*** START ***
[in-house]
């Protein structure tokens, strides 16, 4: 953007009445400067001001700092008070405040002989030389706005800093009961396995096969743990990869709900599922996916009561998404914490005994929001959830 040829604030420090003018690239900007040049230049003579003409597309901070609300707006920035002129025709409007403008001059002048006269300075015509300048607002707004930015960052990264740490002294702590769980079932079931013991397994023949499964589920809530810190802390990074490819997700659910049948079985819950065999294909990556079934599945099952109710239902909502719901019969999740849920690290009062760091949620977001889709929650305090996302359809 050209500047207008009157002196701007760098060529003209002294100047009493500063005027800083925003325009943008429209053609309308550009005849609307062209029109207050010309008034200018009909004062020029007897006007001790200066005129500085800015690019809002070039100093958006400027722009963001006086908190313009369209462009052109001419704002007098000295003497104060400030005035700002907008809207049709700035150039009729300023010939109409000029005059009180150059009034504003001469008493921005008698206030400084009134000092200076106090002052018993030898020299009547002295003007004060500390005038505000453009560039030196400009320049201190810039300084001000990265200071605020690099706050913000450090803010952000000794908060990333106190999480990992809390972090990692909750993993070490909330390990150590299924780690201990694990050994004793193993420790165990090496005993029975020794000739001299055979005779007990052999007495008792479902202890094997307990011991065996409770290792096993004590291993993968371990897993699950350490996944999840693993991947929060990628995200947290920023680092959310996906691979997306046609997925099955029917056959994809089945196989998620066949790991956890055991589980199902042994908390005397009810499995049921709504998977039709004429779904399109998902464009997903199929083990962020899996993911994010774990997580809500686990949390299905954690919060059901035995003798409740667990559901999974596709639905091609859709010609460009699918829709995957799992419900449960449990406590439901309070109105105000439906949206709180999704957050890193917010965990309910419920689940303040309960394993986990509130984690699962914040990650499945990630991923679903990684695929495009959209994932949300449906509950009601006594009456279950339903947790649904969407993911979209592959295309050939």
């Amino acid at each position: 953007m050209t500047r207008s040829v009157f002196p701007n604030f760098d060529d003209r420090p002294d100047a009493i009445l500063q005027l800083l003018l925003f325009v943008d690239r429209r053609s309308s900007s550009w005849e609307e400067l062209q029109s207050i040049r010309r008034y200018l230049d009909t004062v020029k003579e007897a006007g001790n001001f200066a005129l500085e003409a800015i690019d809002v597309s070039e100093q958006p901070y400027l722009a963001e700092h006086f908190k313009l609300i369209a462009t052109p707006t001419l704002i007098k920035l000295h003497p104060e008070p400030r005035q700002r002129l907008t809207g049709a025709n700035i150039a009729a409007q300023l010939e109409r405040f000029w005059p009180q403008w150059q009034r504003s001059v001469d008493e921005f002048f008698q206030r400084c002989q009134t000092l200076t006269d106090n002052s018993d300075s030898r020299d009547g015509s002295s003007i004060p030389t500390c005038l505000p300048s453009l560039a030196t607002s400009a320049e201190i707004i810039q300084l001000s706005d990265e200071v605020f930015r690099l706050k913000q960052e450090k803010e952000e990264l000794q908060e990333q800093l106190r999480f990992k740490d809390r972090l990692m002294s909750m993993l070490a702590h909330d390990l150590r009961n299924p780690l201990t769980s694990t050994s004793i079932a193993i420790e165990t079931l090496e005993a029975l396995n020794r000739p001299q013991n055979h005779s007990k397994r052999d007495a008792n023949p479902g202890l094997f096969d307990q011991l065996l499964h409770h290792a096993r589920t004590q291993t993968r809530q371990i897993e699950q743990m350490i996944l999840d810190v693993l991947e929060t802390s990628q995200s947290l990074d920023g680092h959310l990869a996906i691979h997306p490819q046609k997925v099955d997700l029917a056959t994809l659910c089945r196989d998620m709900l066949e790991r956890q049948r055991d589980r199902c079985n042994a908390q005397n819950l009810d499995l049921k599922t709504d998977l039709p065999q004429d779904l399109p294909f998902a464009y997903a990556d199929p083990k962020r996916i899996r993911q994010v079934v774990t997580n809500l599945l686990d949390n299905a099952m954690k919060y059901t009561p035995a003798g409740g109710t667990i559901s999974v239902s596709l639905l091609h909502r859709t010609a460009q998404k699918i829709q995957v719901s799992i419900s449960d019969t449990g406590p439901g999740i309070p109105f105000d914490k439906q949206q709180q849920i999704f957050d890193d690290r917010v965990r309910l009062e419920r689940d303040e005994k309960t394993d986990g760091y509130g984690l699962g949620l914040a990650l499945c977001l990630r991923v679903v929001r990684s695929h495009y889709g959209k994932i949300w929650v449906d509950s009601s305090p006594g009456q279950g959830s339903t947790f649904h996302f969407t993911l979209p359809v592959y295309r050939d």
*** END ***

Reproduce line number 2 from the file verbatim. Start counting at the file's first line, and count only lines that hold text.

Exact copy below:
């Protein structure tokens, strides 16, 4: 953007009445400067001001700092008070405040002989030389706005800093009961396995096969743990990869709900599922996916009561998404914490005994929001959830 040829604030420090003018690239900007040049230049003579003409597309901070609300707006920035002129025709409007403008001059002048006269300075015509300048607002707004930015960052990264740490002294702590769980079932079931013991397994023949499964589920809530810190802390990074490819997700659910049948079985819950065999294909990556079934599945099952109710239902909502719901019969999740849920690290009062760091949620977001889709929650305090996302359809 050209500047207008009157002196701007760098060529003209002294100047009493500063005027800083925003325009943008429209053609309308550009005849609307062209029109207050010309008034200018009909004062020029007897006007001790200066005129500085800015690019809002070039100093958006400027722009963001006086908190313009369209462009052109001419704002007098000295003497104060400030005035700002907008809207049709700035150039009729300023010939109409000029005059009180150059009034504003001469008493921005008698206030400084009134000092200076106090002052018993030898020299009547002295003007004060500390005038505000453009560039030196400009320049201190810039300084001000990265200071605020690099706050913000450090803010952000000794908060990333106190999480990992809390972090990692909750993993070490909330390990150590299924780690201990694990050994004793193993420790165990090496005993029975020794000739001299055979005779007990052999007495008792479902202890094997307990011991065996409770290792096993004590291993993968371990897993699950350490996944999840693993991947929060990628995200947290920023680092959310996906691979997306046609997925099955029917056959994809089945196989998620066949790991956890055991589980199902042994908390005397009810499995049921709504998977039709004429779904399109998902464009997903199929083990962020899996993911994010774990997580809500686990949390299905954690919060059901035995003798409740667990559901999974596709639905091609859709010609460009699918829709995957799992419900449960449990406590439901309070109105105000439906949206709180999704957050890193917010965990309910419920689940303040309960394993986990509130984690699962914040990650499945990630991923679903990684695929495009959209994932949300449906509950009601006594009456279950339903947790649904969407993911979209592959295309050939």